Fare-thee-well Dr Namulondo, a great editor, selfless mentor
Posted Tuesday, March 19 2013 at 02:00
News of her passing shocks many, with the media fraternity the most affected as they benefixtted a lot from her rich knowledge.
A month earlier, on February 7, Dr Sarah Nantaba Namulondo posted on her Facebook page: “It’s official, I have kidney trouble and the rough journey ahead has just started, not to mention the pain I’ve gone through and I’m still going through.”
Although it was a Thursday and a working day, the post indicated that Dr Namulondo, a lecturer at Makerere University and an associate editor at The Observer newspaper, was at home near Kireka. The rough journey turned to physical and emotional pain and soon her hospital visits surpassed those to her office. That journey ended on Sunday afternoon at Mulago, the same hospital where Namulondo was born. She was 41.
For some people, news of her passing came via social media, carrying with it the dark grief that soon engulfed those whose lives she touched in journalism, including this newspaper, where she worked for many years as an editor.
Many had learnt of her illness but few expected it to be terminal or to come so soon.
As the news sunk in, they recalled the precious moments they shared with her, and the small but important ways in which they had been touched by her infectious enthusiasm and the simplicity and generosity of her friendship.
“I first met Sarah at The Monitor in 1997 when I was an intern,” a tearful Carolyn Nakazibwe recalled over the telephone yesterday. “She was a sub editor of upcountry stories. We worked together for years and later became partners when we started Weekly Observer. We knew she was sick but we decided to be positive about the situation.”
Dr Namulondo had recently acquired a doctorate degree in Literature from the University of South Florida in America but she remained humble and down-to-earth, as she had always been helping many journalists up the career ladder.
In 1997 Richard Kavuma, now The Observer’s managing editor and also a former Monitor journalist, was cutting his teeth in journalism. Back then, budding journalists would write and type out their stories and submit them at The Monitor reception. They were not allowed in the newsroom except on special invitation.
Mixing humility with professionalism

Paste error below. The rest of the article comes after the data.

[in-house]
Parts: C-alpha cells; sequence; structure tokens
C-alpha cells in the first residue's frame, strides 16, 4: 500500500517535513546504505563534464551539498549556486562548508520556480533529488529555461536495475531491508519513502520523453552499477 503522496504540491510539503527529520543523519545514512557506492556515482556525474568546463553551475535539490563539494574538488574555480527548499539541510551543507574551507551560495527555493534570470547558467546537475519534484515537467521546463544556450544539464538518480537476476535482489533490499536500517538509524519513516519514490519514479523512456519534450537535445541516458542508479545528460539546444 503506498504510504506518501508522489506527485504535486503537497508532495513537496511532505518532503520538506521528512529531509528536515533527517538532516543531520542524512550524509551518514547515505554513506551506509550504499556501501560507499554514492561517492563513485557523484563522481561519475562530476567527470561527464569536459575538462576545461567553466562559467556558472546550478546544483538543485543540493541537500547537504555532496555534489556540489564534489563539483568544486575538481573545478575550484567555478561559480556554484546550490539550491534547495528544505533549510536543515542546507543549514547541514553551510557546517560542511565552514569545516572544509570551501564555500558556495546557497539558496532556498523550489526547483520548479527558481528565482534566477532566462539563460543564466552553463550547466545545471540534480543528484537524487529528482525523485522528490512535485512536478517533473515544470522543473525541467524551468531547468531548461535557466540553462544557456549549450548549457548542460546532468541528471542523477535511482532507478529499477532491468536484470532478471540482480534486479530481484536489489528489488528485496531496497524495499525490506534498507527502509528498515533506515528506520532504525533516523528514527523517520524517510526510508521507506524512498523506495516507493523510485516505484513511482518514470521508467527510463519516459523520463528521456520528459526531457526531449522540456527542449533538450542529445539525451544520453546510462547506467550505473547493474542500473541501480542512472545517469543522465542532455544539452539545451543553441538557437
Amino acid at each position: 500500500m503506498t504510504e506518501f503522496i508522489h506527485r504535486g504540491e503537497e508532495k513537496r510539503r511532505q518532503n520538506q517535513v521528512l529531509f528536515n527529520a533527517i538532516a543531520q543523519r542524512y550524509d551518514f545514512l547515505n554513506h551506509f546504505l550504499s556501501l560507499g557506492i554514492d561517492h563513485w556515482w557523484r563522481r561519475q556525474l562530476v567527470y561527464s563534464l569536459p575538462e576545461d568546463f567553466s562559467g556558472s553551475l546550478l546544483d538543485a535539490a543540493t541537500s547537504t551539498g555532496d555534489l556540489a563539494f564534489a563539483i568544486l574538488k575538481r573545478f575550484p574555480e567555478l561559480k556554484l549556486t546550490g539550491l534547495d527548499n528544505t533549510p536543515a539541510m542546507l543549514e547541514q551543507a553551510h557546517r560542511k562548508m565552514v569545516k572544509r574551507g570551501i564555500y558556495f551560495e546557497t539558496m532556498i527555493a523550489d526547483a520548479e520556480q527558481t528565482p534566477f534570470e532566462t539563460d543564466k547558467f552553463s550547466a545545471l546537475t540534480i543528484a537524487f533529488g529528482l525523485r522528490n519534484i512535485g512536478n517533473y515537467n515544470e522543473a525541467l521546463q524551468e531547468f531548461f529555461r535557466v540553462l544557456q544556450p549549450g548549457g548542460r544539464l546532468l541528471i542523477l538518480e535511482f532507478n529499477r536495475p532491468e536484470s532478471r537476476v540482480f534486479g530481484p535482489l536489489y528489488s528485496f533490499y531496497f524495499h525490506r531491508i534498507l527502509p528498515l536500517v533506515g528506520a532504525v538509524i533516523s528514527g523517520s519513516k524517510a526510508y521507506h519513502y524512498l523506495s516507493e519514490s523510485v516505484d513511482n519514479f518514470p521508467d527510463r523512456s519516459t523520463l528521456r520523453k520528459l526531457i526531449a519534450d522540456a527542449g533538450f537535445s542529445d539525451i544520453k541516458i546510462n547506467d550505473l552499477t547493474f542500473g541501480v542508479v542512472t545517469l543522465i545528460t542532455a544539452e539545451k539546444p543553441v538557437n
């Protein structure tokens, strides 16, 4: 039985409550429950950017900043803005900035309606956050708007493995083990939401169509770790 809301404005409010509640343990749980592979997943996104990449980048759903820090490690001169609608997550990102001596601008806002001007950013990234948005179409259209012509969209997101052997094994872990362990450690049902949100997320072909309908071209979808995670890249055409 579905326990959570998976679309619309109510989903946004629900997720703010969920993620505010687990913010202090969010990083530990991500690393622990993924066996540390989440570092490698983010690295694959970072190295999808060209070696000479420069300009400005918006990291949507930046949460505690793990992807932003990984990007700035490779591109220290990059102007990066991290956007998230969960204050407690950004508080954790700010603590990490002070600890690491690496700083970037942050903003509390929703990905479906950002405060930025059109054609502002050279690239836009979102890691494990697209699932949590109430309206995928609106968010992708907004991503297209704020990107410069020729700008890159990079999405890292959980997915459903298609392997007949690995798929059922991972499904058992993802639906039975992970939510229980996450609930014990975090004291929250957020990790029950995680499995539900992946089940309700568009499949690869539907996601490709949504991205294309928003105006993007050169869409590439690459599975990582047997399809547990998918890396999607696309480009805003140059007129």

“So one time, the receptionist was not around and I requested to pass through to the newsroom. When I reached there, the faces I saw were intimidating but among them was one of a lady that smiled and welcomed me. It was Sarah Namulondo who listened and encouraged me,” he recollects.
The Daily Monitor’s managing editor, Mr Daniel Kalinaki, also recalled Dr Namulondo’s nurturing hand. “I benefitted from her generosity and kindness when I joined the Monitor 15 years ago,” Mr Kalinaki said yesterday. “She will be greatly missed and forever cherished. Sarah was the consummate professional; always eager to help younger journalists but persistent in demanding for results. In a journalistic world of big egos, she was humble yet very competent. She always let her work do the talking and avoided the limelight yet she was a star,” he added.
Mr Alex Atuhaire, the Daily Monitor’s news editor, was one of Dr Namulondo’s mentees.
“I was a junior correspondent, straight out of high school, when I first met Sarah. In every sense, she was my first editor. She was a very simple yet a firm editor and very intelligent,” he says.
In a world where women are seen not to be fans of politics, Dr Namulondo was an all-round person and in mentoring Mr Atuhaire, taught him to give a human- interest angle to his stories.
“It was the story about the final pull-out of UPDF from Congo and she told me to take the angle - talking to one of the soldiers about the women our soldiers had supposedly got as wives in DR Congo. It turned out a popular beautiful story, based on an interview with the current UPDF Chief Political Commissar, Col. Felix Kulayigye, then still a captain. Until today, Col. Kulayigye publicly talks about the story every time we meet – such was the impact of the angle to the story,” says Mr Atuhaire.
Others, like the Observer’s journalist Abubaker Wakasanke, recall her generosity: “When I recently got an accident she offered to pay school fees for one of my children until I was fine. She followed through with her promise, for a year. She was that editor, who always helped interns, lent them her cameras and made sure they were helped.”
Dr Namulondo’s brother, playwright and broadcaster Abu Kawenja described his sister as a jolly person who encouraged her siblings to read. He says he last visited Dr Namulondo last Wednesday at Mulago Hospital where he felt she had lost hope. “She told me she did not want to see so many visitors, perhaps because she was not feeling any improvement,” he recounts.